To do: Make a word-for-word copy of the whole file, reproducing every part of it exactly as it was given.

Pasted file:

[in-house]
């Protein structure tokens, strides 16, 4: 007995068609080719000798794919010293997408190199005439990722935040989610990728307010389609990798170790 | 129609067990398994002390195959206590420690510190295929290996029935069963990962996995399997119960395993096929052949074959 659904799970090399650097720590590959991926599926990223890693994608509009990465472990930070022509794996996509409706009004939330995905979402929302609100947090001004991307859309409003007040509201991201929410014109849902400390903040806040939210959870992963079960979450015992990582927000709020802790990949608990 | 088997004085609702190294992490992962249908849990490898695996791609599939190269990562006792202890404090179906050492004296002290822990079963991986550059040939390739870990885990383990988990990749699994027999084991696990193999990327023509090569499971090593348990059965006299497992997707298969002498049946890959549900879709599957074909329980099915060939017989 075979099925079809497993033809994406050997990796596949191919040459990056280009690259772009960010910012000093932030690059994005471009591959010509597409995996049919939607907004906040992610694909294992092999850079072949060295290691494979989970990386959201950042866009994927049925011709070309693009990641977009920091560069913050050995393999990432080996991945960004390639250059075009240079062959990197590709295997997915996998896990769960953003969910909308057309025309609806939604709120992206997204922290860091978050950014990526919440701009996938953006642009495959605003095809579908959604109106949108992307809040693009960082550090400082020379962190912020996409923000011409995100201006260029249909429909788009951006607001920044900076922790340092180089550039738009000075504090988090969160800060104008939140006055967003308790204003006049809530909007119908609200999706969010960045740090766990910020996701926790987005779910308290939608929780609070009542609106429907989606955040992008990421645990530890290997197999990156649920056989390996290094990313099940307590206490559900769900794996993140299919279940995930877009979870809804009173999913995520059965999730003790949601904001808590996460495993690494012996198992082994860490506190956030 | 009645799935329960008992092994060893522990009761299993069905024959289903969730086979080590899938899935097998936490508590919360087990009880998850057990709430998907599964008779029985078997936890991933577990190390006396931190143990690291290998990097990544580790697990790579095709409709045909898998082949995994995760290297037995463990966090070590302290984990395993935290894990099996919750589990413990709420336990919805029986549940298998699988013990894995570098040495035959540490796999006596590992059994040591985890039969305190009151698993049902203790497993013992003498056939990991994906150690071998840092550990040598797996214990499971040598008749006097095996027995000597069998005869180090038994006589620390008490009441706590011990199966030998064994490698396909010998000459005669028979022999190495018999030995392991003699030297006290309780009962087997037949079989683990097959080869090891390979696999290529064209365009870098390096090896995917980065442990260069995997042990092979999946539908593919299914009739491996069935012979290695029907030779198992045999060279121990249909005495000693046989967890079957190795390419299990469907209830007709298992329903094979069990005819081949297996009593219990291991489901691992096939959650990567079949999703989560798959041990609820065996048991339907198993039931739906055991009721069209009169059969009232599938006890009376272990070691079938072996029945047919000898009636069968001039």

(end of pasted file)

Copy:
[in-house]
């Protein structure tokens, strides 16, 4: 007995068609080719000798794919010293997408190199005439990722935040989610990728307010389609990798170790 | 129609067990398994002390195959206590420690510190295929290996029935069963990962996995399997119960395993096929052949074959 659904799970090399650097720590590959991926599926990223890693994608509009990465472990930070022509794996996509409706009004939330995905979402929302609100947090001004991307859309409003007040509201991201929410014109849902400390903040806040939210959870992963079960979450015992990582927000709020802790990949608990 | 088997004085609702190294992490992962249908849990490898695996791609599939190269990562006792202890404090179906050492004296002290822990079963991986550059040939390739870990885990383990988990990749699994027999084991696990193999990327023509090569499971090593348990059965006299497992997707298969002498049946890959549900879709599957074909329980099915060939017989 075979099925079809497993033809994406050997990796596949191919040459990056280009690259772009960010910012000093932030690059994005471009591959010509597409995996049919939607907004906040992610694909294992092999850079072949060295290691494979989970990386959201950042866009994927049925011709070309693009990641977009920091560069913050050995393999990432080996991945960004390639250059075009240079062959990197590709295997997915996998896990769960953003969910909308057309025309609806939604709120992206997204922290860091978050950014990526919440701009996938953006642009495959605003095809579908959604109106949108992307809040693009960082550090400082020379962190912020996409923000011409995100201006260029249909429909788009951006607001920044900076922790340092180089550039738009000075504090988090969160800060104008939140006055967003308790204003006049809530909007119908609200999706969010960045740090766990910020996701926790987005779910308290939608929780609070009542609106429907989606955040992008990421645990530890290997197999990156649920056989390996290094990313099940307590206490559900769900794996993140299919279940995930877009979870809804009173999913995520059965999730003790949601904001808590996460495993690494012996198992082994860490506190956030 | 009645799935329960008992092994060893522990009761299993069905024959289903969730086979080590899938899935097998936490508590919360087990009880998850057990709430998907599964008779029985078997936890991933577990190390006396931190143990690291290998990097990544580790697990790579095709409709045909898998082949995994995760290297037995463990966090070590302290984990395993935290894990099996919750589990413990709420336990919805029986549940298998699988013990894995570098040495035959540490796999006596590992059994040591985890039969305190009151698993049902203790497993013992003498056939990991994906150690071998840092550990040598797996214990499971040598008749006097095996027995000597069998005869180090038994006589620390008490009441706590011990199966030998064994490698396909010998000459005669028979022999190495018999030995392991003699030297006290309780009962087997037949079989683990097959080869090891390979696999290529064209365009870098390096090896995917980065442990260069995997042990092979999946539908593919299914009739491996069935012979290695029907030779198992045999060279121990249909005495000693046989967890079957190795390419299990469907209830007709298992329903094979069990005819081949297996009593219990291991489901691992096939959650990567079949999703989560798959041990609820065996048991339907198993039931739906055991009721069209009169059969009232599938006890009376272990070691079938072996029945047919000898009636069968001039």